National uptake of cancer drugs approved by the National Institute for Health and Clinical Excellence has increased, with fewer regional variations in prescribing, according to a review.

National uptake of cancer drugs approved by the National Institute for Health and Clinical Excellence has increased, with fewer regional variations in prescribing, according to a review.

At a conference on cancer services organised by HSJ last week, national cancer director Professor Mike Richards said there had been 'significant' progress in reducing variation in access to approved cancer drugs across the country. But he said there were still challenges in ensuring patients received the most appropriate care.

Professor Richards said: 'I am reassured to see that a positive NICE appraisal leads to increased and more consistent use of these drugs.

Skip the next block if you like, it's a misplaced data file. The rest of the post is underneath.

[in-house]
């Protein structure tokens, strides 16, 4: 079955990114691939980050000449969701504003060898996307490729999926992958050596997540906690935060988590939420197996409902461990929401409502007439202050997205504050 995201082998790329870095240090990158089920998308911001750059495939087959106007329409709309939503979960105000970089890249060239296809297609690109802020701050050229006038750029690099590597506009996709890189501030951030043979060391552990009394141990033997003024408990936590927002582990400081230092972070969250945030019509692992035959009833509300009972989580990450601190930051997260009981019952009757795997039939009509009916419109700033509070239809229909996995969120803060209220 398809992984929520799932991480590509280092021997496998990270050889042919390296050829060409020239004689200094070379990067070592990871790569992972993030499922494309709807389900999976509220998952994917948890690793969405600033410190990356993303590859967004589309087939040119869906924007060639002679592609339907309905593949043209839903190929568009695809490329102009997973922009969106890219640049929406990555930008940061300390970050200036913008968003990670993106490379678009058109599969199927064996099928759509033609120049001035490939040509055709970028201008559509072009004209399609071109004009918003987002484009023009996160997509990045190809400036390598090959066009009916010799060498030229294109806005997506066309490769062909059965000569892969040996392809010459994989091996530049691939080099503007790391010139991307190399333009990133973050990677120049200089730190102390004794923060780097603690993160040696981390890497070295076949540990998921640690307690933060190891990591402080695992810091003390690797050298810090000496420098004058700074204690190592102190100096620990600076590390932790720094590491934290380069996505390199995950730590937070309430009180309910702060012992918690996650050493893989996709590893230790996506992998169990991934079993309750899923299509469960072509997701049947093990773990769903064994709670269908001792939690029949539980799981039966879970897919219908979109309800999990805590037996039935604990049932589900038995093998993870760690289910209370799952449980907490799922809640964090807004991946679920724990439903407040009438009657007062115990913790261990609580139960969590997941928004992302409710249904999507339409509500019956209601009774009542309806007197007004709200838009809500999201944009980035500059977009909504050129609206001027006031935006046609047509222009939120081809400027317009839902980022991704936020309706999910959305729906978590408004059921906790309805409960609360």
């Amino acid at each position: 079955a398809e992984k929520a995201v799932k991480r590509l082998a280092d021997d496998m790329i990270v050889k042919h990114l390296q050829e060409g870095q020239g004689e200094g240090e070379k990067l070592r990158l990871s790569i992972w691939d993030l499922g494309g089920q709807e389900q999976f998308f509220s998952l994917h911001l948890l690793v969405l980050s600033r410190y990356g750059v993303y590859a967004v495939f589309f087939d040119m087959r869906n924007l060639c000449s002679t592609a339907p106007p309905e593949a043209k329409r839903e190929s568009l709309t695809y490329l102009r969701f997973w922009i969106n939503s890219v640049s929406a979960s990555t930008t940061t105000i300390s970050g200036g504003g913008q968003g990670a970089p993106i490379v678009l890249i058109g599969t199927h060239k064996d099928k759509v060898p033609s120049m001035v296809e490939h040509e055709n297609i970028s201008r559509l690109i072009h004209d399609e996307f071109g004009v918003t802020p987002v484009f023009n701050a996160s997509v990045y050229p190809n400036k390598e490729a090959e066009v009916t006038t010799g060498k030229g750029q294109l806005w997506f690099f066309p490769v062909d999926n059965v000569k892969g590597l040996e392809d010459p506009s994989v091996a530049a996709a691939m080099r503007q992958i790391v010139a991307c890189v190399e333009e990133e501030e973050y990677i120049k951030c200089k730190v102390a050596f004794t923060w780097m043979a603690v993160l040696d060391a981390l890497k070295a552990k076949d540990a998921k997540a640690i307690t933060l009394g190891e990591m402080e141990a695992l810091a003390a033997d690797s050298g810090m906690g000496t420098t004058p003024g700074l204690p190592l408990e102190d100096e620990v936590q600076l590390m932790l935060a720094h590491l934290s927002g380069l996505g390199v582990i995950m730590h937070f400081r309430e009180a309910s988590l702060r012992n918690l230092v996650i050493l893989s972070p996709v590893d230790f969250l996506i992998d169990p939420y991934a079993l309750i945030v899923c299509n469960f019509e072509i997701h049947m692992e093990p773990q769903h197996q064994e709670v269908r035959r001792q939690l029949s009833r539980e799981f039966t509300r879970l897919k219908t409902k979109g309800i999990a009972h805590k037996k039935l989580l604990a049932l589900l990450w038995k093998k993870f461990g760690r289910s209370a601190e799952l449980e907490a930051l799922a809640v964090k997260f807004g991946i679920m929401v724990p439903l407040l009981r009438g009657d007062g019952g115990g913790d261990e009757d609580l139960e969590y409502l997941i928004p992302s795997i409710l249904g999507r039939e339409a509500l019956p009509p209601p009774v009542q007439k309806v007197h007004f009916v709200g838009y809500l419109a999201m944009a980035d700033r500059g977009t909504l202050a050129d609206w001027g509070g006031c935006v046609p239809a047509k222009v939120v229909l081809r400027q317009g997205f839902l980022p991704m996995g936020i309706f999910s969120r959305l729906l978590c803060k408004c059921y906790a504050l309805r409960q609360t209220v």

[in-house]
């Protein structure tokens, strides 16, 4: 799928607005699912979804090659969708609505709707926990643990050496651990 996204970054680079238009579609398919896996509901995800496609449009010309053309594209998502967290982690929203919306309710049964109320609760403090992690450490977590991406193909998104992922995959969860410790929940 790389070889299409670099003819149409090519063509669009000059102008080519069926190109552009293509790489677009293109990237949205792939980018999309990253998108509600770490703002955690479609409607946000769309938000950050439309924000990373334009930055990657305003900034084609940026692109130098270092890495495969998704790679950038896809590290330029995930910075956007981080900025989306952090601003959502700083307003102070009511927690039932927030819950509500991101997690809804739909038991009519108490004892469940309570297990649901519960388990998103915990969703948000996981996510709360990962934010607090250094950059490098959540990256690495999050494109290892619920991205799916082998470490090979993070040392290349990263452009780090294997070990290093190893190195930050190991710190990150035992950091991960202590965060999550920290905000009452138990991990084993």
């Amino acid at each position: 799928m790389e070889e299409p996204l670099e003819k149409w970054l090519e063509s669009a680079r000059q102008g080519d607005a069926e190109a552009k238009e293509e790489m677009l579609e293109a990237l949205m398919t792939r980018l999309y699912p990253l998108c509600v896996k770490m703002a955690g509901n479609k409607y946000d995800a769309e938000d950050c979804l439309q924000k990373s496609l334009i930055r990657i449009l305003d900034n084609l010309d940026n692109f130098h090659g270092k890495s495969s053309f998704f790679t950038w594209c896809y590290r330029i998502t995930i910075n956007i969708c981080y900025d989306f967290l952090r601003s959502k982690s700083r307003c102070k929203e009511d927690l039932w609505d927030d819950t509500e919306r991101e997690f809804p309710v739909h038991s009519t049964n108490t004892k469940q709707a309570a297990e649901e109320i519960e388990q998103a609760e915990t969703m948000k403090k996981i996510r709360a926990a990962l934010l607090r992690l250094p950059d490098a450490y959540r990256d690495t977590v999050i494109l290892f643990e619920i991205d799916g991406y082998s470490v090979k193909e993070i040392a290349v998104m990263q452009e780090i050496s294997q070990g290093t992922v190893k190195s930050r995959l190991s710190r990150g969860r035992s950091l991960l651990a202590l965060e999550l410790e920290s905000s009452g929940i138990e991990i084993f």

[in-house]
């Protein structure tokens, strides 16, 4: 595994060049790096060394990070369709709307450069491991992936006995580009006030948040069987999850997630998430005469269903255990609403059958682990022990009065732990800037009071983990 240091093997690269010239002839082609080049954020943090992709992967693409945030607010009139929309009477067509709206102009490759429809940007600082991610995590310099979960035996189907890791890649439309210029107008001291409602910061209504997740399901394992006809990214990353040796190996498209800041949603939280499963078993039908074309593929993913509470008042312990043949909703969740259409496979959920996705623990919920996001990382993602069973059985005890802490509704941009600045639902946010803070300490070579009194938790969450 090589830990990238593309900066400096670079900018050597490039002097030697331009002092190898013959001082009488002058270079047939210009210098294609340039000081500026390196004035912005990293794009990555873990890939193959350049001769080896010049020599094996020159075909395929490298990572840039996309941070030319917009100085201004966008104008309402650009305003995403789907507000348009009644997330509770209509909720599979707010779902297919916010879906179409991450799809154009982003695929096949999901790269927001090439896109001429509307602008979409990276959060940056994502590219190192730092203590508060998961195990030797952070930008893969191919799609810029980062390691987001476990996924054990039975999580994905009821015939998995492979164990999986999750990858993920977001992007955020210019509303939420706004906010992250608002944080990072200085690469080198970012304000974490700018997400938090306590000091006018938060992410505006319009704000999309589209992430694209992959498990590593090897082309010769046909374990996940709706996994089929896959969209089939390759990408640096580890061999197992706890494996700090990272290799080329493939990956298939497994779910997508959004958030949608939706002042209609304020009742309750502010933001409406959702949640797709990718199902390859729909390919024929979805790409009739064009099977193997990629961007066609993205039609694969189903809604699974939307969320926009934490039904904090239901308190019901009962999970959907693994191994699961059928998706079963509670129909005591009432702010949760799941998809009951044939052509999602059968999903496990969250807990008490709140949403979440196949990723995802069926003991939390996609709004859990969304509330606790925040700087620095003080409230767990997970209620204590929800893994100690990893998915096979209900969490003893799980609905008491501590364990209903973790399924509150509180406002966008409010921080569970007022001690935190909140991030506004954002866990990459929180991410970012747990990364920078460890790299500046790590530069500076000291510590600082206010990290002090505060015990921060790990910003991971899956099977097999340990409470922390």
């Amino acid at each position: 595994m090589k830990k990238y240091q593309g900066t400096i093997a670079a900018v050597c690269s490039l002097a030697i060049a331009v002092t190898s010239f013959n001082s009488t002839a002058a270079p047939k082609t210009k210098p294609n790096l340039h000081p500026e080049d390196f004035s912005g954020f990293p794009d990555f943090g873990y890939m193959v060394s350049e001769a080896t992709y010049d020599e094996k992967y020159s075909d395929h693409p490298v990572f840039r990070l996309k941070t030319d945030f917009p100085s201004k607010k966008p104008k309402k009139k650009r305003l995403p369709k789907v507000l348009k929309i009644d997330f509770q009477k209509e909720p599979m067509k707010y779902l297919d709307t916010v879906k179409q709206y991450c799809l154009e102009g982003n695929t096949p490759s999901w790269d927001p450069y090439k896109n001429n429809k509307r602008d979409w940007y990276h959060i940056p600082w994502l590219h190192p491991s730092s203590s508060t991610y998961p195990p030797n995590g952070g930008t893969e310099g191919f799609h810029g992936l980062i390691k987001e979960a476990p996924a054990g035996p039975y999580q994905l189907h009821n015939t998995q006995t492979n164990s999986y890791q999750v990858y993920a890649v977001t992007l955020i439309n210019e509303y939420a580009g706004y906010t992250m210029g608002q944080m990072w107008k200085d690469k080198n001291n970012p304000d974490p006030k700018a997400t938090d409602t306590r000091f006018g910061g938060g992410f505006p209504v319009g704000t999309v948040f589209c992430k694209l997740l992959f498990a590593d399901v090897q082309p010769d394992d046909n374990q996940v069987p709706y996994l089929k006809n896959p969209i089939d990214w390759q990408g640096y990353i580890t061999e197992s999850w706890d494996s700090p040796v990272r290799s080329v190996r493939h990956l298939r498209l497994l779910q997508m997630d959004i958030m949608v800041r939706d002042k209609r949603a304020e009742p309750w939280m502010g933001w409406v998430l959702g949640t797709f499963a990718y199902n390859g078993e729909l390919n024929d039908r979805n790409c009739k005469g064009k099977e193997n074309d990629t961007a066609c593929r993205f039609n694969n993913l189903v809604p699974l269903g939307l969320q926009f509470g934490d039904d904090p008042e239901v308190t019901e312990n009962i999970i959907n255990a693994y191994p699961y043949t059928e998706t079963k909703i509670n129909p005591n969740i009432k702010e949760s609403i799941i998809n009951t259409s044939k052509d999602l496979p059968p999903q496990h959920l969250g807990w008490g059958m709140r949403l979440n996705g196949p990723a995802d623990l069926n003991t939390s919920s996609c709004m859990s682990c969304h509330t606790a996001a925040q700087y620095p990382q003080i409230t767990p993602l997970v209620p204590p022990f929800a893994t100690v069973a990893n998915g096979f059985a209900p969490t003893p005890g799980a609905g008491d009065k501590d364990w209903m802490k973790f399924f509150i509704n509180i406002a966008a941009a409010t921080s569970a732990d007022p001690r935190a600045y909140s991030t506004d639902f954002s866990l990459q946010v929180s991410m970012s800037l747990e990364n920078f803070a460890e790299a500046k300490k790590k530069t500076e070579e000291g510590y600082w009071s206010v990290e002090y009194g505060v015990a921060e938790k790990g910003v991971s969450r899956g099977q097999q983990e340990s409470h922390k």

'The evidence collected shows that the NICE approval process is working, with a 47 per cent increase in cancer drug use since the last assessment, and a reduction in usage variations in approved drugs.'

Among the cancer networks, eight were generally high users in both the 2003 and 2005 reviews.

Four networks were low users in 2003 but high users in 2005.

The review makes a series of recommendations, including guidance on better capacity planning for primary care trusts, adopting electronic prescribing systems and better monitoring of NICE guidance.

Cancerbackup chief executive Joanna Rule said: 'While local variation may have reduced, in some cases large variations still remain.

'Sadly, it is not uncommon for people to call our helpline saying that they have been refused an approved treatment. The DoH should help by announcing an innovations fund to help local areas absorb the cost of new treatments.'